• The Blessed Ludovica Albertoni 1671- 1674, of marble and alabaster. It is housed in the Church of Saint Francesco a Ripa, Trastevere district. The portrait of the saint is ambiguous, her twinges at the point of death  resemble an erotic excitation. The statue is characterized like the Ecstasy of Saint Teresa (in the Church of  Saint Mary of the Victory), by a great plasticism of the shapes and by the softness of the marble.



Francesco Borromini

Francesco Borromini (1599-1667) strove very much to express his talent as an architect. He was born at Lake Lugano and followed his father’s and grandfather’s footsteps, absorbing the tradition of skilled Ticinese master masons and stone cutters, as well as architects and sculptors.

Once in Rome in 1620, Francis studied the classical architecture.

In the field of the ancient art, he was impressed by the curvilinear walls and continuous surfaces of the Domus Aurea and of the Hadrian’s Villa (Villa Adriana) in Tivoli. He achieved the best results by creating brilliant solutions consisting of continuous curves, concave and convex lines. He also studied the use of light in the Byzantine art to achieve striking effects. Moreover, he assigned an unusual decorative function to Gothic elements. Borromini also studied the architectural works of Brunelleschi and Michelangelo. The resulting effect, as well as a symbiosis between the inside and outside, is achieved through the use of poor materials such as brick, travertine, stucco, plaster.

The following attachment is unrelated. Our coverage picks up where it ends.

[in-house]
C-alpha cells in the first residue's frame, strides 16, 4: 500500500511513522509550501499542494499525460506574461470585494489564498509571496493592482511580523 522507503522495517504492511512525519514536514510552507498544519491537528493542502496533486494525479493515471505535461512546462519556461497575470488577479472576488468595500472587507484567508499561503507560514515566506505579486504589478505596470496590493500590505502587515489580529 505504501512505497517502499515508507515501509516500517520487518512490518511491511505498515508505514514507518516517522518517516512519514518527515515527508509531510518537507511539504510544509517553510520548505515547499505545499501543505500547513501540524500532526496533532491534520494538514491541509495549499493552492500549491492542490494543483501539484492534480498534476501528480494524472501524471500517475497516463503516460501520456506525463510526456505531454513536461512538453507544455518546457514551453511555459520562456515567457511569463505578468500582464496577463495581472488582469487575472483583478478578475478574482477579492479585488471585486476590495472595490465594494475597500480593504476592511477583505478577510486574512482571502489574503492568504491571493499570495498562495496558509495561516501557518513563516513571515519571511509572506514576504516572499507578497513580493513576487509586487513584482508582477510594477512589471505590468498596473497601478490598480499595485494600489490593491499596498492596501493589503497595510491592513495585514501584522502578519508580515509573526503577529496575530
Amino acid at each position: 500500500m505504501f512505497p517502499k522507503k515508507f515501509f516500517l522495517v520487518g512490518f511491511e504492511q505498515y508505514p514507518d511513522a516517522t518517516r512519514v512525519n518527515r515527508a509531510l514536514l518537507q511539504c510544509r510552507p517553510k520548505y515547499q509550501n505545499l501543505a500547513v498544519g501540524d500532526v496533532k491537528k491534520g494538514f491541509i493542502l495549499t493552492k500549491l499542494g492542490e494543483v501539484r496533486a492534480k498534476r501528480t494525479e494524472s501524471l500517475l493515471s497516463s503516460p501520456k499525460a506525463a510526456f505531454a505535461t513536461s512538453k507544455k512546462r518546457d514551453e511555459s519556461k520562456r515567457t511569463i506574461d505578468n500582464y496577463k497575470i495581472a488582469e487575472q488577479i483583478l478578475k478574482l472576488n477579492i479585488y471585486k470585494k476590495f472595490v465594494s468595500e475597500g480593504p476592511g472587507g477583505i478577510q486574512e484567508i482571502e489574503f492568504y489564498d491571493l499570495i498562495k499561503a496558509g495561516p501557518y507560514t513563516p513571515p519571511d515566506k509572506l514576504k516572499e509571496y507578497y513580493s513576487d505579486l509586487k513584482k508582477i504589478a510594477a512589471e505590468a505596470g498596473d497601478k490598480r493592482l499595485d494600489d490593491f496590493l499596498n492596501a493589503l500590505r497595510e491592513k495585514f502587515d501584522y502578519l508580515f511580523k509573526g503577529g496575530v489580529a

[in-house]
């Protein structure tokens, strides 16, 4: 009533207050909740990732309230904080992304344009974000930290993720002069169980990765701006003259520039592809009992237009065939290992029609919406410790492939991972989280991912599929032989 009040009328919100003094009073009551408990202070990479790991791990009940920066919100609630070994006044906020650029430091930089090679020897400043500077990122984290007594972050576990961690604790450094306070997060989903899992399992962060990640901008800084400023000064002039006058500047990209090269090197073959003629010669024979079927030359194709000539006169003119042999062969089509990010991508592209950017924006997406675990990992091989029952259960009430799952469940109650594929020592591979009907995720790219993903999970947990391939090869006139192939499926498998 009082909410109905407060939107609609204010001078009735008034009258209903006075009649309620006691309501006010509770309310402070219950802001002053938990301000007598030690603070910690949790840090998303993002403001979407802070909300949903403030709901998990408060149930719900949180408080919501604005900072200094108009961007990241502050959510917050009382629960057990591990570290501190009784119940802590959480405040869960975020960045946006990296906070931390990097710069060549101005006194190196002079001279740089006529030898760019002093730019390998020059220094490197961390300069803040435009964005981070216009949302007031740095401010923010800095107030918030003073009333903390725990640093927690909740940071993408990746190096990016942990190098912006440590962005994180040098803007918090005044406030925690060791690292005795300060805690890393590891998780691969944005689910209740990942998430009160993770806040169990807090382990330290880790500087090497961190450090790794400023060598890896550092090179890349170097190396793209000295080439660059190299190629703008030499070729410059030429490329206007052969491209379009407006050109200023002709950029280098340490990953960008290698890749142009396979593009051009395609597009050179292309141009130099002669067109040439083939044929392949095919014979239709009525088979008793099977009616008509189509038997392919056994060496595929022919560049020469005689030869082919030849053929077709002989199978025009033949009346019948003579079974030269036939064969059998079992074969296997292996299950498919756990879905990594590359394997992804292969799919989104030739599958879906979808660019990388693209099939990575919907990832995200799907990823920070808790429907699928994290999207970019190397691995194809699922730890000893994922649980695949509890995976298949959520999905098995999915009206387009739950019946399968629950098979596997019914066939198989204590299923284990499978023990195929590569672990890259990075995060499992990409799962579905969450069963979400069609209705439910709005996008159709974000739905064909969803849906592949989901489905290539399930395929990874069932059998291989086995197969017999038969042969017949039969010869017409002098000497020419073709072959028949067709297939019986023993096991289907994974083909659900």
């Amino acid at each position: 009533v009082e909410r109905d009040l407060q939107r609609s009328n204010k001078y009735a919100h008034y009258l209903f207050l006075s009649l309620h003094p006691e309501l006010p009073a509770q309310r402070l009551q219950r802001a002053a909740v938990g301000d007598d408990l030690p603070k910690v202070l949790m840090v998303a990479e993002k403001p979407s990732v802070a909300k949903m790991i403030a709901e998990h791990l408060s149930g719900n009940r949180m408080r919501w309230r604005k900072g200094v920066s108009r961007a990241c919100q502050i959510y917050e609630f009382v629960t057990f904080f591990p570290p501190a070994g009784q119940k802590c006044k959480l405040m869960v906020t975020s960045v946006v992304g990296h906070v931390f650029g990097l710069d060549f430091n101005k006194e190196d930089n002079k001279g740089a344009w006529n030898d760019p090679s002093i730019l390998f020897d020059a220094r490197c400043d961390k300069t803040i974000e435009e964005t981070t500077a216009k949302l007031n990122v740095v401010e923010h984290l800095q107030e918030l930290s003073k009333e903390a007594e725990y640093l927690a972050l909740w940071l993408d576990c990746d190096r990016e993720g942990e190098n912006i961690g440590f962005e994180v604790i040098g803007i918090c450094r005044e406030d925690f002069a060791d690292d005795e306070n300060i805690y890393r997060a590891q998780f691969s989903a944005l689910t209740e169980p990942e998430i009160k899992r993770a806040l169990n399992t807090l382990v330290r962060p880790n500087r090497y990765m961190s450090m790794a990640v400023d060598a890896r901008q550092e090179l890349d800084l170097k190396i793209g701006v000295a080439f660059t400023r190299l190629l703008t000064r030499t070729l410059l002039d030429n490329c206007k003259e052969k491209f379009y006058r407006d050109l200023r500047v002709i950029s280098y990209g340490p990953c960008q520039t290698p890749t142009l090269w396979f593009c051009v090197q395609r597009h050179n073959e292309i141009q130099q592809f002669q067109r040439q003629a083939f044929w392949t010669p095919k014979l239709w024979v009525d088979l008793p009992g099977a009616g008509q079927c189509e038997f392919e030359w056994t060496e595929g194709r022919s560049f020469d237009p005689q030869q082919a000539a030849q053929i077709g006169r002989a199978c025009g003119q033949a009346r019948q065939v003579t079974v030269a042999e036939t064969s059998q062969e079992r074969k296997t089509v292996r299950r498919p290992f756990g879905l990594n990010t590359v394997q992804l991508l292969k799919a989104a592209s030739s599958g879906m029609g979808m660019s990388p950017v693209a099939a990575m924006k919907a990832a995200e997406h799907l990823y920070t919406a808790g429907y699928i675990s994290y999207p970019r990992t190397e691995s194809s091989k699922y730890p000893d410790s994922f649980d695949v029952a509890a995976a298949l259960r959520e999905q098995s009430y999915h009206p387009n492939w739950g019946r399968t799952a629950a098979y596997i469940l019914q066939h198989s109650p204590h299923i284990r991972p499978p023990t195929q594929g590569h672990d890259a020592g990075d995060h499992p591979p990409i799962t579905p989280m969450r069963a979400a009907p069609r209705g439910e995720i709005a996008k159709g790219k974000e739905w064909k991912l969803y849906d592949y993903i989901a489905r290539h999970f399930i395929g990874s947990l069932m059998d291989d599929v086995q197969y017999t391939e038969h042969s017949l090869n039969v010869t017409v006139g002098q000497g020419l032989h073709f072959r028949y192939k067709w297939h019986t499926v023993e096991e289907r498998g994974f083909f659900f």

In the church of St. Ives alla Sapienza (1642 - 1660), Borromini seemed to overcome gravity by means of an upward motion toward the sky, with a frenetic rhythm animated by light, thus creating a hymn to the Divine Wisdom.

He showed a great inventiveness when he got a map through the intersection of two triangles ,thus obtaining a metaphor for the Trinity in the triangle and a metaphor for the Divine Wisdom in the hexagon. Another reference is represented by the bee of Pope Urban VIII Barberini’s emblem.